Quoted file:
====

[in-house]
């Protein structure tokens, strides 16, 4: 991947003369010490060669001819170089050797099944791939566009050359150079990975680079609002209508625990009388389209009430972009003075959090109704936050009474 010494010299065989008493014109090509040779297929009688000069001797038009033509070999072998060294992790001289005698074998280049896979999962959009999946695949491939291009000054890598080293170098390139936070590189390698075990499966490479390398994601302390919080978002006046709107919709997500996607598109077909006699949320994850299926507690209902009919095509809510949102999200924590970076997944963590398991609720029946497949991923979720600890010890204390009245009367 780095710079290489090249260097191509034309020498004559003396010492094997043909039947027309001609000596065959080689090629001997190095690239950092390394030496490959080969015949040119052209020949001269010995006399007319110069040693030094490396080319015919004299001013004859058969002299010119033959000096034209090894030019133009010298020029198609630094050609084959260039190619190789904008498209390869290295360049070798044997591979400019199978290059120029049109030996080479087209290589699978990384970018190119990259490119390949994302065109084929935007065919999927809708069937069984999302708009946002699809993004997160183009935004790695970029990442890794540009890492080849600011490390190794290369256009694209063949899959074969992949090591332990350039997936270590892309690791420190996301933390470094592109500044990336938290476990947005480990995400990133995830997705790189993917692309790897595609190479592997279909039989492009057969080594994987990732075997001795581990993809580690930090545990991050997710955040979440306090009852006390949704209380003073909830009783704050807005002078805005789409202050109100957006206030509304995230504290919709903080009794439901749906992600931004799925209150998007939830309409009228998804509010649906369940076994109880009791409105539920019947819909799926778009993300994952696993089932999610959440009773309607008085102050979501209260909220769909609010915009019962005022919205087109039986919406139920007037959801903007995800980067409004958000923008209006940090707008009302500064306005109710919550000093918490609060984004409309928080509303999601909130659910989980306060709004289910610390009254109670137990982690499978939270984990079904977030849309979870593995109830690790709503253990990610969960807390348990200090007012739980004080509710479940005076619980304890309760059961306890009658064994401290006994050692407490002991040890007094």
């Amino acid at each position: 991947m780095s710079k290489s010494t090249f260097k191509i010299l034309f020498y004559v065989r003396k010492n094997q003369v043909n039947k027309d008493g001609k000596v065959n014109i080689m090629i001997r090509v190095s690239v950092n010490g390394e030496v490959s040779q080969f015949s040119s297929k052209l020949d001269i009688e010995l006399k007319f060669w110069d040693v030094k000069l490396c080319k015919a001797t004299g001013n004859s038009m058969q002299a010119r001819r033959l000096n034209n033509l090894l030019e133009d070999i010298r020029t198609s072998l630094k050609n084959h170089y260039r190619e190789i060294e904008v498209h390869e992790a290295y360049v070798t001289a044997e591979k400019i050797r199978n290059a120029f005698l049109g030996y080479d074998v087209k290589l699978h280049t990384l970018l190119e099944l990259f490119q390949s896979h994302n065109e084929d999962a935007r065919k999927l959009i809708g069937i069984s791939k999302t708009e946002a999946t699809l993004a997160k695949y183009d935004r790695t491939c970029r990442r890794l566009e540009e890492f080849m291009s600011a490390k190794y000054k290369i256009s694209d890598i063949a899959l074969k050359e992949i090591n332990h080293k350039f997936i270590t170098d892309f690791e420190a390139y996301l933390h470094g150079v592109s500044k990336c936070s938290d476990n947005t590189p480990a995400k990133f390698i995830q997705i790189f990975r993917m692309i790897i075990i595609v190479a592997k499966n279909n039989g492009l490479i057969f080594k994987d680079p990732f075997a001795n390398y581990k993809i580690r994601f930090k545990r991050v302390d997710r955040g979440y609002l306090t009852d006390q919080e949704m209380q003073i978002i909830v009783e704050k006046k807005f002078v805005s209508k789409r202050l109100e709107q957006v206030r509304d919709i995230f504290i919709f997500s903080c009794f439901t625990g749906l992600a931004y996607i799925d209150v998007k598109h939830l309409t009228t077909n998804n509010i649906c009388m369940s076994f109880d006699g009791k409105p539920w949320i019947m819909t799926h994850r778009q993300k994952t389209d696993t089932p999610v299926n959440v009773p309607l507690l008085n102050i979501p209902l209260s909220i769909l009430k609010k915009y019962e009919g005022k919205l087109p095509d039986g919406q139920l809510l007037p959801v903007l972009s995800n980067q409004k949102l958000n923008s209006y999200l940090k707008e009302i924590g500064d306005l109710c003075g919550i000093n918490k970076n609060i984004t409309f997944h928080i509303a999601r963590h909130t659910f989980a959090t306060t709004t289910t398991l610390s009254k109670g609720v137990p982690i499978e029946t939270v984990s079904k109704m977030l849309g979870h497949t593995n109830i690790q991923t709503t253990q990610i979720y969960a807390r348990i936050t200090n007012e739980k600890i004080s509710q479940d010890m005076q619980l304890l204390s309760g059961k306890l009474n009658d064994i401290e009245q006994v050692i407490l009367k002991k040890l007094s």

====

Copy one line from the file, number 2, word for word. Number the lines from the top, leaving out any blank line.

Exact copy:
């Protein structure tokens, strides 16, 4: 991947003369010490060669001819170089050797099944791939566009050359150079990975680079609002209508625990009388389209009430972009003075959090109704936050009474 010494010299065989008493014109090509040779297929009688000069001797038009033509070999072998060294992790001289005698074998280049896979999962959009999946695949491939291009000054890598080293170098390139936070590189390698075990499966490479390398994601302390919080978002006046709107919709997500996607598109077909006699949320994850299926507690209902009919095509809510949102999200924590970076997944963590398991609720029946497949991923979720600890010890204390009245009367 780095710079290489090249260097191509034309020498004559003396010492094997043909039947027309001609000596065959080689090629001997190095690239950092390394030496490959080969015949040119052209020949001269010995006399007319110069040693030094490396080319015919004299001013004859058969002299010119033959000096034209090894030019133009010298020029198609630094050609084959260039190619190789904008498209390869290295360049070798044997591979400019199978290059120029049109030996080479087209290589699978990384970018190119990259490119390949994302065109084929935007065919999927809708069937069984999302708009946002699809993004997160183009935004790695970029990442890794540009890492080849600011490390190794290369256009694209063949899959074969992949090591332990350039997936270590892309690791420190996301933390470094592109500044990336938290476990947005480990995400990133995830997705790189993917692309790897595609190479592997279909039989492009057969080594994987990732075997001795581990993809580690930090545990991050997710955040979440306090009852006390949704209380003073909830009783704050807005002078805005789409202050109100957006206030509304995230504290919709903080009794439901749906992600931004799925209150998007939830309409009228998804509010649906369940076994109880009791409105539920019947819909799926778009993300994952696993089932999610959440009773309607008085102050979501209260909220769909609010915009019962005022919205087109039986919406139920007037959801903007995800980067409004958000923008209006940090707008009302500064306005109710919550000093918490609060984004409309928080509303999601909130659910989980306060709004289910610390009254109670137990982690499978939270984990079904977030849309979870593995109830690790709503253990990610969960807390348990200090007012739980004080509710479940005076619980304890309760059961306890009658064994401290006994050692407490002991040890007094």